Today marked the end of a quiet, relaxing weekend with some of my favorite people. I “met” these friends who came out for the weekend in 2002. Yet, we had talked for years before meeting face to face. Fandom brought us together as we all loved the show, Roswell, and found ourselves chatting on various message boards before arranging to meet in person. Those first meet-ups were both a little scary but also a ton of fun. We found ourselves watching and re-watching favorite scenes and discussing all aspects of the show. The show, unfortunately, didn’t last beyond the three years. Despite that, we still have plenty to talk about, including fandom in general.
While a TV show fandom brought us together, all of us have participated in other fandoms. My friend, Kate, for instance, loves the band, Hanson. Robyn loves to go see live music but also traveled for other TV show conventions. Therefore, it is pretty common that our discussions lead us back to talking about current and former fandoms. Through the discussion, I began to wonder if certain fandoms are easier to belong to than others or easier to stay in, especially in light of some recent blogs that Rhonda wrote about various fan conventions.
Fandoms surrounding TV shows, movies, books, etc. definitely seem easier to belong to for a variety of reasons. First, anyone can join the fandom and participate in a big chunk of fan activities. Everyone can turn in to watch the latest episode on TV, right? Money doesn’t factor much unless the show is on cable or through some other subscription service like Netflix. Second, after an episode, fans can and do rush to the internet to discuss all aspects of what they saw. Fans can all participate in the same time unlike some music fan activities like going to a concert in which only some fans can attend. Third, fandoms surrounding a fictional story easily allows for fan fiction. Fan writers can take what they read or watch and expand the story in some way. Again, money does not matter. It does not separate fans from other fans.
Music fandom is different. While there are some shared experiences like hearing an album on release day or watching a brand new video, most of the rest of fan activities are not ones that all fans can and do attend. Concerts only featured a small percentage of fans at any given time. The ability to go to fan events like concerts are often dependent on one’s financial ability. While, yes, all fans of a certain band can tune in when that band is featured on TV, not all fans can afford all concerts and certainly not all in the front row. Likewise, fan fiction is much less likely in music fandom as there is no fictional story to expand. There is just the history of the band and real people as opposed to characters who have been created.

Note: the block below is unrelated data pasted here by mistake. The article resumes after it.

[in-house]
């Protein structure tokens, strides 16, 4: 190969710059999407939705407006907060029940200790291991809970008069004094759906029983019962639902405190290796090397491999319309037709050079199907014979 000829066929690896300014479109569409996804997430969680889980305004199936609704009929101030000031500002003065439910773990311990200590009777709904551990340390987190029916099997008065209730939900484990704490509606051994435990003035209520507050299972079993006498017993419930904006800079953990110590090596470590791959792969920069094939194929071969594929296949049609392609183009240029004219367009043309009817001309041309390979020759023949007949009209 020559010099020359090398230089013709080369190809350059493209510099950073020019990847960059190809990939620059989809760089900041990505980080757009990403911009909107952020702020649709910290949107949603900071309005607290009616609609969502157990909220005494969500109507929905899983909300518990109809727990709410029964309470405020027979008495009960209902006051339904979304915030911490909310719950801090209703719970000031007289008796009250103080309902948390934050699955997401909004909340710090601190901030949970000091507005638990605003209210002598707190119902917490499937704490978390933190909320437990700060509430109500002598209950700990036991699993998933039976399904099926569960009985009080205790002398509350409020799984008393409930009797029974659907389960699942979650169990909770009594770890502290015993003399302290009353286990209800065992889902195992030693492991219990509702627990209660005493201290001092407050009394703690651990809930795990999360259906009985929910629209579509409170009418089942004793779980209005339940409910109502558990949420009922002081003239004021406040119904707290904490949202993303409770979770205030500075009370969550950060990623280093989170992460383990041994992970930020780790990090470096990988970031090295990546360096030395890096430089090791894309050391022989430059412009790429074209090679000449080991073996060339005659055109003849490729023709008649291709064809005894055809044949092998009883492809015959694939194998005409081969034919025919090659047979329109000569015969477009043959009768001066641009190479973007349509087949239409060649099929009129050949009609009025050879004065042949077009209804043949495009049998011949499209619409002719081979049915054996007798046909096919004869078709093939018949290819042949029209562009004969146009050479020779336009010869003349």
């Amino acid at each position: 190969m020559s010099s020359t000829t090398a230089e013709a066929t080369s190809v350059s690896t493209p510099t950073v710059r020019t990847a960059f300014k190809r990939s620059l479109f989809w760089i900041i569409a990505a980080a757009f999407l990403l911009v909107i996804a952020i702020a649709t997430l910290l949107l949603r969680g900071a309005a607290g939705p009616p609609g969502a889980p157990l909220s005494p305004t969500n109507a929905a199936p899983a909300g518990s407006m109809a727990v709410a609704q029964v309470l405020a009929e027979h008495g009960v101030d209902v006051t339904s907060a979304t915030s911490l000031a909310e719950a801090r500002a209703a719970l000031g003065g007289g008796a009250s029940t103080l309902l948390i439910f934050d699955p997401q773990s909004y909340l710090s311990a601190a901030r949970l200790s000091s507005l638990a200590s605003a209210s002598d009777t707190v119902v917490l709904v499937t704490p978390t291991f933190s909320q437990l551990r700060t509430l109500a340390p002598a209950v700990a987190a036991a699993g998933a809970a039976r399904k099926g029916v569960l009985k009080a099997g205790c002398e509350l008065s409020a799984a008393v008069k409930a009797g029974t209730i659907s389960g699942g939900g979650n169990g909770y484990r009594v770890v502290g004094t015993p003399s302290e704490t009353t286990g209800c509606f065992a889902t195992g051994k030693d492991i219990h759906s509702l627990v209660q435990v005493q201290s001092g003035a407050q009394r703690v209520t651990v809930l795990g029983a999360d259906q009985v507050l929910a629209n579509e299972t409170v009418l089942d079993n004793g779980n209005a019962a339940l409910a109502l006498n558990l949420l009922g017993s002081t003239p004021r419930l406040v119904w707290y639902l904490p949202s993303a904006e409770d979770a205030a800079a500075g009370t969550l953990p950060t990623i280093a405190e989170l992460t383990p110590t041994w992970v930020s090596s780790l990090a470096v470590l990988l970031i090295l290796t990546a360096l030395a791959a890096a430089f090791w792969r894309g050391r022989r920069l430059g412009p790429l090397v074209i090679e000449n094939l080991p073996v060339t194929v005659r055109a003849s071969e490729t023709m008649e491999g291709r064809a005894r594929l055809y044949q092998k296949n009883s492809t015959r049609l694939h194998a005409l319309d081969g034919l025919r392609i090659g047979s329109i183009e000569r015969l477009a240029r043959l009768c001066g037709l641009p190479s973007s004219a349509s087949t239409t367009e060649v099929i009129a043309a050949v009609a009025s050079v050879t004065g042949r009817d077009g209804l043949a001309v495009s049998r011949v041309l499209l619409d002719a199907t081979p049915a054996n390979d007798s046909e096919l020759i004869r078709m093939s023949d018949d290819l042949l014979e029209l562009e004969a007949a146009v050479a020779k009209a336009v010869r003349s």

All that being said, there are some other factors. TV shows, movies and books often have a smaller life cycle. It is a big deal when a TV show, for example, lasts ten years. For Duran Duran fans, the band has been going for almost 4 decades. The limited time of existence could make those kind of fandoms tough. How do fans keep the passion alive when there is nothing new to talk about or get excited about?
At the same time, there is additional factor of the celebrities. The chance to meet a rock star, for example, is limited. Sometimes, fans can meet the rock star of choice through concert meet and greets or through CD signings. Perhaps, one can have a brief encounter at the stage door after a show. If music fans want a picture or an autograph, they either have to hope for some magical luck at finding the celebrity of choice before or after a show or they have to hope for an official signing. Music fandoms generally don’t have fan conventions like TV shows, movies and books have. Rock stars are not appearing at some weekend convention where fans can buy autographs or buy a photo with the star.
Music fans must rely more on money and luck in order to have any chance for interaction with their celebrities of choice. TV show/Movie/Book fans have a greater chance at being able to have access at fan conventions. Often times, those conventions happen in between projects, too, for actors and actresses. This could help to keep fandom alive, too, as there might be less down time.
What I now wonder if there isn’t a way to combine elements of both types of fantoms in order to keep fans happy and to keep fandom alive. As more of a music fan, for example, I would really like more chances to meet my favorite band members without having to have luck or a chance to meet them after a show. Perhaps, if more fans had that opportunity then there would be less competition, making fandom a happier place.